Abstract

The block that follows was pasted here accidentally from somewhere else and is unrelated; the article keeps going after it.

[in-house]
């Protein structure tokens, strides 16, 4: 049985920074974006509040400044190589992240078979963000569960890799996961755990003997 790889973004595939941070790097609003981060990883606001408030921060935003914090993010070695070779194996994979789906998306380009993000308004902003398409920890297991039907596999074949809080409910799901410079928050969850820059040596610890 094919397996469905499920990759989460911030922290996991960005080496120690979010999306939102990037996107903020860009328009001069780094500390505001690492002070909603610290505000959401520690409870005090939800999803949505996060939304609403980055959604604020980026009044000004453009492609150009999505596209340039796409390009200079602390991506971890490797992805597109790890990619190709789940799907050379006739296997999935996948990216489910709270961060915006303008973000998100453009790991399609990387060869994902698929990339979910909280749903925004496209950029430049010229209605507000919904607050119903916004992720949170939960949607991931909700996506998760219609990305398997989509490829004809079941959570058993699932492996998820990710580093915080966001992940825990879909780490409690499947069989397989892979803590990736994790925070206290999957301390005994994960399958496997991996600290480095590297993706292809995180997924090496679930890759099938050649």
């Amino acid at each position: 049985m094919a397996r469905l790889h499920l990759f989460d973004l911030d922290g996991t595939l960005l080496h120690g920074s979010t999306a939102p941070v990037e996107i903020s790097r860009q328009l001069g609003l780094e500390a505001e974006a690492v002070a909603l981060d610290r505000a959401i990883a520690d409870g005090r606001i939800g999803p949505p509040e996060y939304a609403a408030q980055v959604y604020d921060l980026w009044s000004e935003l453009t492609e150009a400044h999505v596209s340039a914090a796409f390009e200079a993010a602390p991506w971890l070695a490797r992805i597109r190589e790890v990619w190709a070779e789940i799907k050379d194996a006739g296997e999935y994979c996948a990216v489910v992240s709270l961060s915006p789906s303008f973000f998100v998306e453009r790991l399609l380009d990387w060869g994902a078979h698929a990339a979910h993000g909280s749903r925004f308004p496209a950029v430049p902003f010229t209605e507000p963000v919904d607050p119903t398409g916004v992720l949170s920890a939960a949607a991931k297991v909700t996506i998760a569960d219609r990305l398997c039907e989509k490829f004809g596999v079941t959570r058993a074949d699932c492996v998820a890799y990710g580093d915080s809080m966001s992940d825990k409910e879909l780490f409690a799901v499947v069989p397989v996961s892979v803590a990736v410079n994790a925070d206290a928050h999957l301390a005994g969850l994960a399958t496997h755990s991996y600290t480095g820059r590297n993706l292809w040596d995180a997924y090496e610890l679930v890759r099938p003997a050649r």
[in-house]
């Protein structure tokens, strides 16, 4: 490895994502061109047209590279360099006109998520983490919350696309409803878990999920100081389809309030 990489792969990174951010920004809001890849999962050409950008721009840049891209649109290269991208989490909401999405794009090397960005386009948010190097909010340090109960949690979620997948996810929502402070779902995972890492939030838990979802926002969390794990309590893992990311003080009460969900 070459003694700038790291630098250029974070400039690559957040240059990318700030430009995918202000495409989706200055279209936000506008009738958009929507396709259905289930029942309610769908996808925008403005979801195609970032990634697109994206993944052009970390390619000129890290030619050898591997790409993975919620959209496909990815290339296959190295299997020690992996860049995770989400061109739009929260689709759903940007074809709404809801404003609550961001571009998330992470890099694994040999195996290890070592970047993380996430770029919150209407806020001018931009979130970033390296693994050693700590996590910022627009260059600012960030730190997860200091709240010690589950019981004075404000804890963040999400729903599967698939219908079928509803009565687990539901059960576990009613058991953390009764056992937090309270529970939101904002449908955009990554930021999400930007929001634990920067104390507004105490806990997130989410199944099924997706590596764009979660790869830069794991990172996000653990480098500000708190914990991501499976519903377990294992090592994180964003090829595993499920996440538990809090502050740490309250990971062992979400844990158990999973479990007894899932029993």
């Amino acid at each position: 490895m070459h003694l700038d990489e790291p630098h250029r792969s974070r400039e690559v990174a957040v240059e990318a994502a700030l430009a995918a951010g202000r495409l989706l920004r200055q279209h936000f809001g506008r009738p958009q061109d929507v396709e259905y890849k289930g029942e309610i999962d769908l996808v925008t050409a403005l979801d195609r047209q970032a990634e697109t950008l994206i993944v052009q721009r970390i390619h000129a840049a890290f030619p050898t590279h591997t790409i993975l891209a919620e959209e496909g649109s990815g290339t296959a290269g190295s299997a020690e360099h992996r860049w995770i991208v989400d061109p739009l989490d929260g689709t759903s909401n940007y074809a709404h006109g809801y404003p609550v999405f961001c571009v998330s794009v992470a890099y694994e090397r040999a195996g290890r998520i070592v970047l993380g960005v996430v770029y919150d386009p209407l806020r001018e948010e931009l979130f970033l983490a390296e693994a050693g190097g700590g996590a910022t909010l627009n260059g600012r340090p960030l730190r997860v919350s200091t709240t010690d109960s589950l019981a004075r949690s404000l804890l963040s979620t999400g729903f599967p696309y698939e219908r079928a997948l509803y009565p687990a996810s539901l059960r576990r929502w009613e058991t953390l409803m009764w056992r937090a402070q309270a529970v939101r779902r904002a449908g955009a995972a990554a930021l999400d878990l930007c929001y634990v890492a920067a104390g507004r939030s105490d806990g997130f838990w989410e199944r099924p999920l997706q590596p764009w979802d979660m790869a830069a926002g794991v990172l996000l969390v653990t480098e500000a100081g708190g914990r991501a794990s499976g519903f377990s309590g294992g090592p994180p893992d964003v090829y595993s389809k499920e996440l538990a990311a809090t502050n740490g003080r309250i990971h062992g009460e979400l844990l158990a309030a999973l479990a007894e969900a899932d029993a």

The co-existence of Hemoglobin H (Hb H) disease and heterozygosity for β-chain structural variants is a rare occurrence. Hb H disease has been reported in conjunction with Hb E, Hb C, Hb S, and Hb Hamilton. The combination of Hb H disease with Hb C and Hb S reportedly results in a mild hemolytic anemia without detectable Hb H. We present a new case of atypical Hb H disease that was also heterozygous for the rare β-chain variant Hb Raleigh. The patient is a 27-year-old Cambodian female referred for the evaluation of microcytic anemia unresponsive to iron. She had a lifelong history of generalized fatigue, exertional dyspnea, and weakness in her legs. Physical exam was unremarkable except for pallor of mucuous membranes. There was no hepatosplenomegaly. She had a Hb of 9.7, HCT 30.8, MCV 56, MCH 17.6, MCHC 31.5, ferritin 92. Hb analysis on IEF revealed Hb A, Hb A2, and an abnormal band slightly more anodic to Hb A. No Hb H was observed. On cation exchange HPLC, she had 49.7% Hb A, 48.1% Hb X, and 2.2% Hb A2. Reverse phase HPLC revealed a βx chain eluting immediately before βA. Oxygen affinity was slightly reduced. PCR amplification and sequencing of the β-globin gene revealed heterozygosity for Hb Raleigh (Exon 1, codon 1, GTG→GCG, VAL→ALA). The patient was also found to be a compound heterozygote for -α3.7 and --SEA deletions. This case represents a novel interaction of a structural β-chain variant with Hb H disease. Hb Raleigh has previously been reported in Caucasians and in two Swedish families. It has decreased oxygen affinity. This is the first report of this variant in a Cambodian population. The absence of any detectable Hb H likely results from the inability of variant β-chains to form a viable tetramer with a resultant decrease in βA. The low oxygen affinity did not negatively impact on the degree of anemia. This case, like some others reported previously, shows that the accurate diagnosis of Hb H disease in association with structural β-chain variants can be established by molecular methods, and the detection of Hb H on electrophoretic and chromatographic analyses may not always be reliable.

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